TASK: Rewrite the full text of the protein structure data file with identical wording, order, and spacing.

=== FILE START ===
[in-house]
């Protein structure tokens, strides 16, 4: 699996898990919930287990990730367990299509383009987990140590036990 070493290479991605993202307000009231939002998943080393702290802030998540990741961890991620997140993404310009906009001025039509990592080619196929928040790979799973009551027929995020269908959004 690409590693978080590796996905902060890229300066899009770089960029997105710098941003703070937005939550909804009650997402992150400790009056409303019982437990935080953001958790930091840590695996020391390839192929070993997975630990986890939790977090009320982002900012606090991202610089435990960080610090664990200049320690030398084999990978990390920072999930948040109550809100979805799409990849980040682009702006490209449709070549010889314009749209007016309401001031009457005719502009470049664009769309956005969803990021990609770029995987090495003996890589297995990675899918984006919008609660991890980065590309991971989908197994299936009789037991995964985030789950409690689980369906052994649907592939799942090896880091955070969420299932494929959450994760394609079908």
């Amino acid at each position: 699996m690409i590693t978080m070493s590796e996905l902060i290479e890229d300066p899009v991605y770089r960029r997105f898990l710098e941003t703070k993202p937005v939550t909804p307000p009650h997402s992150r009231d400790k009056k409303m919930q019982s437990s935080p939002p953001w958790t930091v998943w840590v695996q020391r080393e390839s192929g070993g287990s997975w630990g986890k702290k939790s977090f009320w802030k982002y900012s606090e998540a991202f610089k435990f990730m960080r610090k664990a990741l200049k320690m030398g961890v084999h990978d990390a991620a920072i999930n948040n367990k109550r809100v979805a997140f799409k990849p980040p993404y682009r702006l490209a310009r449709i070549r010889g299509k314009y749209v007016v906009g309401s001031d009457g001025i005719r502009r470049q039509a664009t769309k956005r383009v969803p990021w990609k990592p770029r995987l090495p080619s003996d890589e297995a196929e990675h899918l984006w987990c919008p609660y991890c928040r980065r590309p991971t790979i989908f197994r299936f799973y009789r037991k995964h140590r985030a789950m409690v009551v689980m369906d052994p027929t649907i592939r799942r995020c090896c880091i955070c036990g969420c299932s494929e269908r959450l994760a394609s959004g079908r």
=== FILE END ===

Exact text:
[in-house]
């Protein structure tokens, strides 16, 4: 699996898990919930287990990730367990299509383009987990140590036990 070493290479991605993202307000009231939002998943080393702290802030998540990741961890991620997140993404310009906009001025039509990592080619196929928040790979799973009551027929995020269908959004 690409590693978080590796996905902060890229300066899009770089960029997105710098941003703070937005939550909804009650997402992150400790009056409303019982437990935080953001958790930091840590695996020391390839192929070993997975630990986890939790977090009320982002900012606090991202610089435990960080610090664990200049320690030398084999990978990390920072999930948040109550809100979805799409990849980040682009702006490209449709070549010889314009749209007016309401001031009457005719502009470049664009769309956005969803990021990609770029995987090495003996890589297995990675899918984006919008609660991890980065590309991971989908197994299936009789037991995964985030789950409690689980369906052994649907592939799942090896880091955070969420299932494929959450994760394609079908």
């Amino acid at each position: 699996m690409i590693t978080m070493s590796e996905l902060i290479e890229d300066p899009v991605y770089r960029r997105f898990l710098e941003t703070k993202p937005v939550t909804p307000p009650h997402s992150r009231d400790k009056k409303m919930q019982s437990s935080p939002p953001w958790t930091v998943w840590v695996q020391r080393e390839s192929g070993g287990s997975w630990g986890k702290k939790s977090f009320w802030k982002y900012s606090e998540a991202f610089k435990f990730m960080r610090k664990a990741l200049k320690m030398g961890v084999h990978d990390a991620a920072i999930n948040n367990k109550r809100v979805a997140f799409k990849p980040p993404y682009r702006l490209a310009r449709i070549r010889g299509k314009y749209v007016v906009g309401s001031d009457g001025i005719r502009r470049q039509a664009t769309k956005r383009v969803p990021w990609k990592p770029r995987l090495p080619s003996d890589e297995a196929e990675h899918l984006w987990c919008p609660y991890c928040r980065r590309p991971t790979i989908f197994r299936f799973y009789r037991k995964h140590r985030a789950m409690v009551v689980m369906d052994p027929t649907i592939r799942r995020c090896c880091i955070c036990g969420c299932s494929e269908r959450l994760a394609s959004g079908r």